We have been fortunate to have enjoyed an extended period of calm in the markets for quite some time. Clearly that tranquility has broken with the volatility we have witnessed since the beginning of October. The question is whether this is a particularly pronounced correction, or the beginning of a longer-term trend?
What strikes us about this particular correction is both the depth of the volatility and the lack of consensus regarding the genesis of the correction – in other words, what’s causing this? The first concern gives all investors heartburn – significant daily volatility becomes challenging regardless of one’s time horizon.
But the second issue is more interesting from a strategic point of view. Historically, most long-term market declines are precipitated on events, triggered by large failures (Lehman Brothers), oil shocks, stock market collapses, geopolitical events (wars, terrorism), and the like. These events lead to significant downward periods of momentum, bear markets, and subsequent economic recessions. The link between the market and the economy during these periods of stress is pronounced.
Investors find comfort in assigning causation to the daily swings of the markets; look no further than the proliferation of the financial media for proof. Yet in this case, one struggles to find reliable and significant causation for the rapid volatility we’ve witnessed recently. Theories certainly abound, but one central root cause for our recent volatility is not widely accepted.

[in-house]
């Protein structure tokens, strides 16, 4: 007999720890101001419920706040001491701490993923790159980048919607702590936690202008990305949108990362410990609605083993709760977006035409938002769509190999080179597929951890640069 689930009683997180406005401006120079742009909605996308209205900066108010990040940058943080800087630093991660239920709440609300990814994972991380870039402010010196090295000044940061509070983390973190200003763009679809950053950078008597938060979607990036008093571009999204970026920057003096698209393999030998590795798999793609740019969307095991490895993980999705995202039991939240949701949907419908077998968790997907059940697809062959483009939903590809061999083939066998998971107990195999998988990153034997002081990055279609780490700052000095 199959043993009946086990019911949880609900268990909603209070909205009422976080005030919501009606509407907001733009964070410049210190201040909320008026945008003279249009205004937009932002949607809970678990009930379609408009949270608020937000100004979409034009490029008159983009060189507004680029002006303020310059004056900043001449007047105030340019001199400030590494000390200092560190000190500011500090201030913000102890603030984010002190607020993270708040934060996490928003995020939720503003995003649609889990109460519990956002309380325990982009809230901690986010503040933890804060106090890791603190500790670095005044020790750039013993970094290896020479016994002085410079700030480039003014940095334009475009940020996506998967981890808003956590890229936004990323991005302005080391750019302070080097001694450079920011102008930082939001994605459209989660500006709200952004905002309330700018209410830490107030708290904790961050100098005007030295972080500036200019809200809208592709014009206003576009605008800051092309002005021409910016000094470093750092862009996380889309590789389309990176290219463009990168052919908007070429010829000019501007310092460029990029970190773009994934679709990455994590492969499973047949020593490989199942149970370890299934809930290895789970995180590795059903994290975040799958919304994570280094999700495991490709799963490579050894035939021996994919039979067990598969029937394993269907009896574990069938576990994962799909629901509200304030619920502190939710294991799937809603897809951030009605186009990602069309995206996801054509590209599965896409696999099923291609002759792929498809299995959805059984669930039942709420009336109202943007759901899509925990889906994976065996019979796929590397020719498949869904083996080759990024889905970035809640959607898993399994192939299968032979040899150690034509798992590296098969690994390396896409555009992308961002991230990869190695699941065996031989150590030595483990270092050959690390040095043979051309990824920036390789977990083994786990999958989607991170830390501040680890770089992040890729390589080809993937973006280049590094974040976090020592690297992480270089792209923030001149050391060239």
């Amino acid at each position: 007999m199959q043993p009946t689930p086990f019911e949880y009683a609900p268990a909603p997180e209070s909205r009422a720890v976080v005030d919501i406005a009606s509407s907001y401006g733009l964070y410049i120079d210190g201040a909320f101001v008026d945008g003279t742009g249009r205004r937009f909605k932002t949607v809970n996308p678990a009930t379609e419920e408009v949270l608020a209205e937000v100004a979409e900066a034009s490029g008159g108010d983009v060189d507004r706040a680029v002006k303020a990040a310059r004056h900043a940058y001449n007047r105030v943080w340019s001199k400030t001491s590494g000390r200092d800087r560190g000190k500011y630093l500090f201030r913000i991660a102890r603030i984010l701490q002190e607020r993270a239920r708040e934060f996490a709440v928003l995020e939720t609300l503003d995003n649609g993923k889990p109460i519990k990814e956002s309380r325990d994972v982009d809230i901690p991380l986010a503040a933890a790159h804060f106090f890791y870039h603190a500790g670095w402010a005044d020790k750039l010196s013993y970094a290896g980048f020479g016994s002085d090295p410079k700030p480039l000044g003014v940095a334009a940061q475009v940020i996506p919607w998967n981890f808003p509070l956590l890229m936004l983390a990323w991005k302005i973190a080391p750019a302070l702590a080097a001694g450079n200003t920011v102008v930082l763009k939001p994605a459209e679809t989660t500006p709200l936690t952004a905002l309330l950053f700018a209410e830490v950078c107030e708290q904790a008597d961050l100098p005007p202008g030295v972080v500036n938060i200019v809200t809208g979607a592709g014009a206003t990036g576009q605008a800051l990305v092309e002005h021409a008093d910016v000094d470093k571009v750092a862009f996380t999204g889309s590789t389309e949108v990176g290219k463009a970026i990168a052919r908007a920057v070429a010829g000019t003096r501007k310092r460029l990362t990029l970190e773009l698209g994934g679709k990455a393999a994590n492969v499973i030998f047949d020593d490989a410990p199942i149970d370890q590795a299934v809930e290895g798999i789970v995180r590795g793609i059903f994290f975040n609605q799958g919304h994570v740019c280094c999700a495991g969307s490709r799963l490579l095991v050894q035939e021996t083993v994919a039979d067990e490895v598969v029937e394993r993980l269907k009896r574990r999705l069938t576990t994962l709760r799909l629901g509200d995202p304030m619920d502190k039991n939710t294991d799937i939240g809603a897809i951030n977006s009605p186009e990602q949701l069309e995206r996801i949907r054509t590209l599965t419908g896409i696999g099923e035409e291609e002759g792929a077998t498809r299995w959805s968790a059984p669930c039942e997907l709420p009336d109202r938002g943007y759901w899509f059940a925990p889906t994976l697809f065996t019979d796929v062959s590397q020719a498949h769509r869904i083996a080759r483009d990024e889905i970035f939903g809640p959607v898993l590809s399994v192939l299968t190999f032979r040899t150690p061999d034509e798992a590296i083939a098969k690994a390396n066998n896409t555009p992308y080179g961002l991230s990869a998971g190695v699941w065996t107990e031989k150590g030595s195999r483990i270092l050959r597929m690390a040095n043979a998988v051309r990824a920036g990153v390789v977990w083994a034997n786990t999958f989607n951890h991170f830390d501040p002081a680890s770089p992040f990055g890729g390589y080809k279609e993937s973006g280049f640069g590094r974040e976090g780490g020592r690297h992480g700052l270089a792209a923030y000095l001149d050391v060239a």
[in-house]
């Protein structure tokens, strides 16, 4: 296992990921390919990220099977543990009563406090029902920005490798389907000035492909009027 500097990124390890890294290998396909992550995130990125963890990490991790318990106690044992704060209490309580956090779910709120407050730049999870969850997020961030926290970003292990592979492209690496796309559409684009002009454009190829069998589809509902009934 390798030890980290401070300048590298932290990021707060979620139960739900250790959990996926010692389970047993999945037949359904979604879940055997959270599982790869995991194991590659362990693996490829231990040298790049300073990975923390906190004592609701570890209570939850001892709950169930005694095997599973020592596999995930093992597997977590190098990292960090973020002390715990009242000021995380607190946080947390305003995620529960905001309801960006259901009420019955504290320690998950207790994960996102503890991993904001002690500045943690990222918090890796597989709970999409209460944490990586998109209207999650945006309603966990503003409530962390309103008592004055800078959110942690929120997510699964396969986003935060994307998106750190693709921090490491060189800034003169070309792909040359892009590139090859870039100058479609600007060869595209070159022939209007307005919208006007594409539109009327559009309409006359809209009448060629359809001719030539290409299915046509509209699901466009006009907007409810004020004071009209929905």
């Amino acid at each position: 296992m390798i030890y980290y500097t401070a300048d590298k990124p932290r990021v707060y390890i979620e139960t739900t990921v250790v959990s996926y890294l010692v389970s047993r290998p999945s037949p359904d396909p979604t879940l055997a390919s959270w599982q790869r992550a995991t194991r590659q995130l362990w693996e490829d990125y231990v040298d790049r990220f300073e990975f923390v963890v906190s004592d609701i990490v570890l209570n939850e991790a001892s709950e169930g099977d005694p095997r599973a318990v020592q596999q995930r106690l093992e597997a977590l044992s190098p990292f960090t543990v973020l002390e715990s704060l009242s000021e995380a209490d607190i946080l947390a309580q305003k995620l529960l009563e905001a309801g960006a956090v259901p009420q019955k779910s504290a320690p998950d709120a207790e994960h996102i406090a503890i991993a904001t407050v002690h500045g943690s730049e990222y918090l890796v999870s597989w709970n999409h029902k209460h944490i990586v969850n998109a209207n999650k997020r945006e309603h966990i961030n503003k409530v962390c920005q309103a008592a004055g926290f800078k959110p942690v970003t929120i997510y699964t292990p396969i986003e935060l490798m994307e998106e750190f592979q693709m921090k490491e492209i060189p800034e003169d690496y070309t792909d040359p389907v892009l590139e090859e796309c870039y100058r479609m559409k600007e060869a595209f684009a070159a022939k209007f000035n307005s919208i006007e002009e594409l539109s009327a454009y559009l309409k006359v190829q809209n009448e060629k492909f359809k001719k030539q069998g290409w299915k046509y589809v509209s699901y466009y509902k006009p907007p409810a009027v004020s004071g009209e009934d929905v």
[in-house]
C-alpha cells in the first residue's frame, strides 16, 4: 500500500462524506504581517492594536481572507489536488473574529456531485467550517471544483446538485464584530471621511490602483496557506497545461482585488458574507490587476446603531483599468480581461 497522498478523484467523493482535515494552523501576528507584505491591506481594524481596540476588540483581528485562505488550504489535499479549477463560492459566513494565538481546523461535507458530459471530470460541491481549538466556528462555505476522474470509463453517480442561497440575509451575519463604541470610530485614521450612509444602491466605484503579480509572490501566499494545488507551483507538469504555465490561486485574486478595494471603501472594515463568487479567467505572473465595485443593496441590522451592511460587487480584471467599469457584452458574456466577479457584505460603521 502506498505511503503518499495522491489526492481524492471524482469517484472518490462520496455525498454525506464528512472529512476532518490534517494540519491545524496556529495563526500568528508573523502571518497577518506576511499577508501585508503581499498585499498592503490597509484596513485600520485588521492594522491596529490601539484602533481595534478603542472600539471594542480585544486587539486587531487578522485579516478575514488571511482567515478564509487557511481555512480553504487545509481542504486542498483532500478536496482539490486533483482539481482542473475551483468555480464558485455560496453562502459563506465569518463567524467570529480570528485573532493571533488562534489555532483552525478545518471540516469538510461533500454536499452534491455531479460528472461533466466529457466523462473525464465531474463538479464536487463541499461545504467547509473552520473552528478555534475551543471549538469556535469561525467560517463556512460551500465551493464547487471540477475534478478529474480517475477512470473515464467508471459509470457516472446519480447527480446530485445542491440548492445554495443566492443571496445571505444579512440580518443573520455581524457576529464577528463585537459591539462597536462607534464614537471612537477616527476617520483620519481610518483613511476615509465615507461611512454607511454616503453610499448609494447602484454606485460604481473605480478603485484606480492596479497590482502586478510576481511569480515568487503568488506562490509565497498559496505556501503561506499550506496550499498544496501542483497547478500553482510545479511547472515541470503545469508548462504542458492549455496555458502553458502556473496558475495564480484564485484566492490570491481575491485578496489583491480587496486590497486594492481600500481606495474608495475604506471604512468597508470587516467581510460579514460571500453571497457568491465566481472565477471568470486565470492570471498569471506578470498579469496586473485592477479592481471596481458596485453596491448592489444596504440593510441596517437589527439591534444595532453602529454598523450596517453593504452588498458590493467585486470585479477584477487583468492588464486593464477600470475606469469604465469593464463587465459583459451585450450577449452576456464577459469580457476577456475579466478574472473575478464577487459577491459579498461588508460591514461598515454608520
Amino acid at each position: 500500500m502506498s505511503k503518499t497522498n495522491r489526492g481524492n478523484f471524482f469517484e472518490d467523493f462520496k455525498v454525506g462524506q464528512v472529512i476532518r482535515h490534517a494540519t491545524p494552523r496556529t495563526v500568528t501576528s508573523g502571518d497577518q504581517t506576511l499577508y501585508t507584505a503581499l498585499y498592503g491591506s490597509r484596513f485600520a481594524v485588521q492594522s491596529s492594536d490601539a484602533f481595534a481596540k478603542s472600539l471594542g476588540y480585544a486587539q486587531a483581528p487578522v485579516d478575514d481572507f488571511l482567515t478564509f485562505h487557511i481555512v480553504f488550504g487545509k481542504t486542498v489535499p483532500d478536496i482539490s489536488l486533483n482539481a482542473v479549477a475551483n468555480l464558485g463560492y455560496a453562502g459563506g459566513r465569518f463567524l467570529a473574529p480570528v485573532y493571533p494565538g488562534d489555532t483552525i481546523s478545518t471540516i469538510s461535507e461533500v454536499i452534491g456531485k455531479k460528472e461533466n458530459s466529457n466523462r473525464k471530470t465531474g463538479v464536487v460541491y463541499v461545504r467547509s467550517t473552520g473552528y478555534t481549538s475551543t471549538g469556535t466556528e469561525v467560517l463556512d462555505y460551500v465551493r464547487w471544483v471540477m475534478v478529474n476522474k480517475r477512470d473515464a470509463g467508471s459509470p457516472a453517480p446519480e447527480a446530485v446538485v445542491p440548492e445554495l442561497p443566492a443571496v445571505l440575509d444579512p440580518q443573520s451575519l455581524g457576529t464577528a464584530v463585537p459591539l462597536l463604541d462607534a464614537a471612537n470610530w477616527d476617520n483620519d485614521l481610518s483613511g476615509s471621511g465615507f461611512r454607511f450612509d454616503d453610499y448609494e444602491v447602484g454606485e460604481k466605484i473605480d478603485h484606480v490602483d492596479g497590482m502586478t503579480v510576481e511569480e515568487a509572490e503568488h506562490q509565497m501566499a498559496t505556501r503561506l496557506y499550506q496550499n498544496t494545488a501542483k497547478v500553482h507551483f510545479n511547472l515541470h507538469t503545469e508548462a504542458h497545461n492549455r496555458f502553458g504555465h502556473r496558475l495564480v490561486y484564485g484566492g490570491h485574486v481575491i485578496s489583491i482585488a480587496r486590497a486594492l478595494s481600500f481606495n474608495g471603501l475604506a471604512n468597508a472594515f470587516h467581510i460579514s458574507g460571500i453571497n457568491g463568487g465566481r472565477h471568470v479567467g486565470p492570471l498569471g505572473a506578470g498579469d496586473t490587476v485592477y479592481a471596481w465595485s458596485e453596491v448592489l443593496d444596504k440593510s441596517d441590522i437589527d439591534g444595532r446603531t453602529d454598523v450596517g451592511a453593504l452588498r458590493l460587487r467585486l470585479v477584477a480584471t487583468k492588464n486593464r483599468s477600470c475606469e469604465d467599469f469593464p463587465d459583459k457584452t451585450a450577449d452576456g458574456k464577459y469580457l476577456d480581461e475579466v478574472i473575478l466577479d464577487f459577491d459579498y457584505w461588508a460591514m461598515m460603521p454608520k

Rarely does the market diverge so strongly from the economic fundamentals that underpin the earnings and growth of the companies in which the public invest. As you will see in the accompanying “Third Quarter Review”, the US economy is picking up momentum and performing much better than it has in quite some time, as measured by a multitude of metrics.
We are not economists, nor do we attempt to predict the future. We offer our insights only to suggest investors have enjoyed meaningful returns amid largely peaceful periods of low volatility for several years; market corrections are common, and we have gone quite some time without one.
Given the lack of any significant underlying cause to the recent spike in volatility, our initial estimate is this is a market correction, like many others before, and not the beginning of a prolonged bear market.